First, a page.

BNT162b2 needs to be refrigerated (a logistical challenge for vaccine distribution), and must be thawed and diluted before use. After dilution, each vial contains six 30 µg doses. BNT162b2 is injected intramuscularly in two courses of 30 µg (into the deltoid muscle ideally), with a recommended dose interval of 21 days. Seven days after the second dose is administered, complete protection from COVID-19 may not be achieved. As with other vaccines, BNT162b2 may not protect every recipient.
Mechanism of action
BNT162b2 is composed of nucleoside modified mRNA encapsulated by lipid nanoparticles, which encodes a membrane-anchored full-length SARS-CoV-19 S protein and contains a mutation that stabilizes the S protein in an antigen-preferred pre-fusion conformation. Lipid nanoparticles protect non-replicating RNA from degradation and allow it to enter host cells after intramuscular injection. Once in the host cell, the mRNA is translated into the SARS-CoV-2 S protein, which is expressed on the surface of the host cell and induces neutralizing antibodies and cellular immune responses against it (Figure 3).
Figure 3 The mechanism of action of intramuscular injection of BNT162b2
Although mRNA vaccines have shown obvious advantages in the past few years, it was not until the SARS-CoV-2 pandemic significantly accelerated and accelerated clinical trials and reviews that humans approved the use of the first mRNA vaccine. This is undoubtedly a milestone in the history of vaccination. If successful, mRNA-based vaccines may become an immediate “standard” solution for future pandemics, but they may also replace some conventional protein-based live attenuated vaccines. The mRNA platform may also be superior to other platforms, and can be modified and distributed the fastest to combat new mutant virus strains that emerge during a pandemic.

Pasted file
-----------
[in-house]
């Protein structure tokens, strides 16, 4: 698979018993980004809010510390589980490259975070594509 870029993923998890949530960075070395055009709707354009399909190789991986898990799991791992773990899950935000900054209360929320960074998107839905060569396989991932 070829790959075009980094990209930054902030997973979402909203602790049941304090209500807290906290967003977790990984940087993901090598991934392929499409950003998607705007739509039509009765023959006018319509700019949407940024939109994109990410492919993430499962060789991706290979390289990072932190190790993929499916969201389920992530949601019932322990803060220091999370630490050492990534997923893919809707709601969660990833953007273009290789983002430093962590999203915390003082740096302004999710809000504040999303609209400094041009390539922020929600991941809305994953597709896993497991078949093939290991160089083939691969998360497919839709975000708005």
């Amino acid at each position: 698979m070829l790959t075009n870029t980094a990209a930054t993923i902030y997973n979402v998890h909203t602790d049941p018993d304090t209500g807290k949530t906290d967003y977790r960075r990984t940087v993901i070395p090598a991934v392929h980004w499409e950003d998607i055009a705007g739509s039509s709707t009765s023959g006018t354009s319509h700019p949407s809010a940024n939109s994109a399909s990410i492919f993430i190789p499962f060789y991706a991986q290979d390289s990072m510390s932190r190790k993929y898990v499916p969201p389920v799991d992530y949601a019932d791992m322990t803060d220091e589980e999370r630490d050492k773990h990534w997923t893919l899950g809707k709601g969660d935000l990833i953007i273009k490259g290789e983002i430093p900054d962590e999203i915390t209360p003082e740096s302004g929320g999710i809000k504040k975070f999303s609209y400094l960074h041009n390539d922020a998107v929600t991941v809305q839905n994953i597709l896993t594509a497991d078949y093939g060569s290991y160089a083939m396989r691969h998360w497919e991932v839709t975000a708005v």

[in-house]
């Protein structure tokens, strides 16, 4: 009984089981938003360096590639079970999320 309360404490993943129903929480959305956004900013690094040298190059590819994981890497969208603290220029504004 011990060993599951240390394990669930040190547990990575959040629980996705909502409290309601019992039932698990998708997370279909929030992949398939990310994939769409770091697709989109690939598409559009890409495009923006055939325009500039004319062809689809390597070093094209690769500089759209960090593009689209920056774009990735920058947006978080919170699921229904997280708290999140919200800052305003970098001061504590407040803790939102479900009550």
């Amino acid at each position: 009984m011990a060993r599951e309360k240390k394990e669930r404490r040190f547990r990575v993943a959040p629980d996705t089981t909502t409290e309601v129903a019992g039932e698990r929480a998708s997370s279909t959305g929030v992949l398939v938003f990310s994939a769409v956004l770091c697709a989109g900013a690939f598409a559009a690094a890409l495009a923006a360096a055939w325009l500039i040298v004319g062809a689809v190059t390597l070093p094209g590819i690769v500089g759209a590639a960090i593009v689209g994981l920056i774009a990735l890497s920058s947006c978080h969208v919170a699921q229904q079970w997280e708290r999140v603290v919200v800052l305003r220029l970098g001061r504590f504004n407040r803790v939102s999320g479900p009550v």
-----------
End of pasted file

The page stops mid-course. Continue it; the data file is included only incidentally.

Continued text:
Based on the major technological innovations and advancements of the mRNA vaccine platform in the past decade, an mRNA vaccine against COVID-19 has been successfully developed at an unprecedented speed. In clinical trials, compared with protein subunit vaccines and inactivated virus vaccines, COVID-19 mRNA vaccines showed a higher incidence of systemic adverse events, such as fever and fatigue. Therefore, it is necessary to monitor the safety of the COVID-19 mRNA vaccine for a long time. Most mRNA vaccines are designed to produce neutralizing IgG antibodies, and neutralizing IgG antibodies can only effectively protect the lower respiratory tract through muscle immunity. However, IgA antibodies, which are mainly responsible for protecting the upper respiratory tract, may be necessary for disinfection and immunity, and the level of IgA antibodies induced by mRNA vaccines has not been determined in current clinical trials. In addition, although the results of the mRNA-1273 study show that after the first vaccination in humans, high school and antibody titers last at least 4 months, but the time that these mRNA vaccines can protect humans against COVID-19 needs further elucidation.